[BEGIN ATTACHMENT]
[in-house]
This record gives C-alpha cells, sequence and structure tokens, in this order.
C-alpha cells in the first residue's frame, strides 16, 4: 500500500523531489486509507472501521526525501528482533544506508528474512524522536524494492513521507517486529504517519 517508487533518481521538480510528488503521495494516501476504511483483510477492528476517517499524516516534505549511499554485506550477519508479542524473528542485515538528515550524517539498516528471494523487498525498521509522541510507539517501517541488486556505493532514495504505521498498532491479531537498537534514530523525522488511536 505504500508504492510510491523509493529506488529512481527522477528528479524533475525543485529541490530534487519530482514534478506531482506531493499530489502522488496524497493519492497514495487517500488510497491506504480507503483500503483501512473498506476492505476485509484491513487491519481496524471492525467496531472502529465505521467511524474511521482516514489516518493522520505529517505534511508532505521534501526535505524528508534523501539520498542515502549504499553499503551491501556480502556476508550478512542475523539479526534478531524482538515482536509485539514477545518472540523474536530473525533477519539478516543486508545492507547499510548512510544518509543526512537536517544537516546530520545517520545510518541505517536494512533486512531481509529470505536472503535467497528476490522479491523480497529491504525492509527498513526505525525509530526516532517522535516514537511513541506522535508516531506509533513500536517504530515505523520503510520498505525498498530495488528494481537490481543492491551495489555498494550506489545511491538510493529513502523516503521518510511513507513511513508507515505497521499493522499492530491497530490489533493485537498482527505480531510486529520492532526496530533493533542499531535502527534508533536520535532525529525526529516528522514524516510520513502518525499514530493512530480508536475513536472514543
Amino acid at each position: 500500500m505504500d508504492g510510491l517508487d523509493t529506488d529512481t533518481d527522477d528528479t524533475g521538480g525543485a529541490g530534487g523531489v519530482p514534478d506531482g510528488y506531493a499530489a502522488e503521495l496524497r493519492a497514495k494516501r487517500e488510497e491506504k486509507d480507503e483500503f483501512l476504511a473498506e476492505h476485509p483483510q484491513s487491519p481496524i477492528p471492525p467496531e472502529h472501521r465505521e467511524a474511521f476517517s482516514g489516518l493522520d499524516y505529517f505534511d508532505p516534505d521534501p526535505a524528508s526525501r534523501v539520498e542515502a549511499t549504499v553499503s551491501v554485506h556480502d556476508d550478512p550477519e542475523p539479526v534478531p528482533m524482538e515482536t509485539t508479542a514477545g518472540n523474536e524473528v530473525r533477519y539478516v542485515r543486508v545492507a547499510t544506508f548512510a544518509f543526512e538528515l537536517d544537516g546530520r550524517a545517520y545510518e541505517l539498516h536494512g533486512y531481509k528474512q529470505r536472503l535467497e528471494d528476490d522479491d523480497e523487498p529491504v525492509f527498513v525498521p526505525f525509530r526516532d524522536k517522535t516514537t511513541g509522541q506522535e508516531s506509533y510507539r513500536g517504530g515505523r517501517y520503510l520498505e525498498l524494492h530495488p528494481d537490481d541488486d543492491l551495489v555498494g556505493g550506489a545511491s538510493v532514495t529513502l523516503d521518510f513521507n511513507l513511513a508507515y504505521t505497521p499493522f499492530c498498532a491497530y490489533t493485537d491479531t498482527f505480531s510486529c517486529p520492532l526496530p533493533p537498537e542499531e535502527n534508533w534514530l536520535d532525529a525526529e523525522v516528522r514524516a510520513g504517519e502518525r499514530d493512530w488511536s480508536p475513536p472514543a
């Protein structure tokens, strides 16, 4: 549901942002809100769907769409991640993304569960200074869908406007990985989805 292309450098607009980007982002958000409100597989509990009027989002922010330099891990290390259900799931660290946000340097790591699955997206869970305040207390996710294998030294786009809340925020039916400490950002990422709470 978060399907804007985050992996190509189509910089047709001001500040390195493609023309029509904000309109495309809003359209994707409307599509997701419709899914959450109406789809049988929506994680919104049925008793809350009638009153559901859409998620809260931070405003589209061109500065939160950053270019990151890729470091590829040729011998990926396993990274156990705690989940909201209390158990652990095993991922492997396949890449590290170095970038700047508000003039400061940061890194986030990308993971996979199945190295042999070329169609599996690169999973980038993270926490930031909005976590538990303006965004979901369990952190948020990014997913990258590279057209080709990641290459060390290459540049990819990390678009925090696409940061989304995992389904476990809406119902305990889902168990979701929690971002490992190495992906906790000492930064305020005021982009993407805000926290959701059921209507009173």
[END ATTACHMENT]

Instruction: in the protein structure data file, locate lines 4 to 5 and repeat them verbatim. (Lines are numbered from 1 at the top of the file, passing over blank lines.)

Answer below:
Amino acid at each position: 500500500m505504500d508504492g510510491l517508487d523509493t529506488d529512481t533518481d527522477d528528479t524533475g521538480g525543485a529541490g530534487g523531489v519530482p514534478d506531482g510528488y506531493a499530489a502522488e503521495l496524497r493519492a497514495k494516501r487517500e488510497e491506504k486509507d480507503e483500503f483501512l476504511a473498506e476492505h476485509p483483510q484491513s487491519p481496524i477492528p471492525p467496531e472502529h472501521r465505521e467511524a474511521f476517517s482516514g489516518l493522520d499524516y505529517f505534511d508532505p516534505d521534501p526535505a524528508s526525501r534523501v539520498e542515502a549511499t549504499v553499503s551491501v554485506h556480502d556476508d550478512p550477519e542475523p539479526v534478531p528482533m524482538e515482536t509485539t508479542a514477545g518472540n523474536e524473528v530473525r533477519y539478516v542485515r543486508v545492507a547499510t544506508f548512510a544518509f543526512e538528515l537536517d544537516g546530520r550524517a545517520y545510518e541505517l539498516h536494512g533486512y531481509k528474512q529470505r536472503l535467497e528471494d528476490d522479491d523480497e523487498p529491504v525492509f527498513v525498521p526505525f525509530r526516532d524522536k517522535t516514537t511513541g509522541q506522535e508516531s506509533y510507539r513500536g517504530g515505523r517501517y520503510l520498505e525498498l524494492h530495488p528494481d537490481d541488486d543492491l551495489v555498494g556505493g550506489a545511491s538510493v532514495t529513502l523516503d521518510f513521507n511513507l513511513a508507515y504505521t505497521p499493522f499492530c498498532a491497530y490489533t493485537d491479531t498482527f505480531s510486529c517486529p520492532l526496530p533493533p537498537e542499531e535502527n534508533w534514530l536520535d532525529a525526529e523525522v516528522r514524516a510520513g504517519e502518525r499514530d493512530w488511536s480508536p475513536p472514543a
């Protein structure tokens, strides 16, 4: 549901942002809100769907769409991640993304569960200074869908406007990985989805 292309450098607009980007982002958000409100597989509990009027989002922010330099891990290390259900799931660290946000340097790591699955997206869970305040207390996710294998030294786009809340925020039916400490950002990422709470 978060399907804007985050992996190509189509910089047709001001500040390195493609023309029509904000309109495309809003359209994707409307599509997701419709899914959450109406789809049988929506994680919104049925008793809350009638009153559901859409998620809260931070405003589209061109500065939160950053270019990151890729470091590829040729011998990926396993990274156990705690989940909201209390158990652990095993991922492997396949890449590290170095970038700047508000003039400061940061890194986030990308993971996979199945190295042999070329169609599996690169999973980038993270926490930031909005976590538990303006965004979901369990952190948020990014997913990258590279057209080709990641290459060390290459540049990819990390678009925090696409940061989304995992389904476990809406119902305990889902168990979701929690971002490992190495992906906790000492930064305020005021982009993407805000926290959701059921209507009173």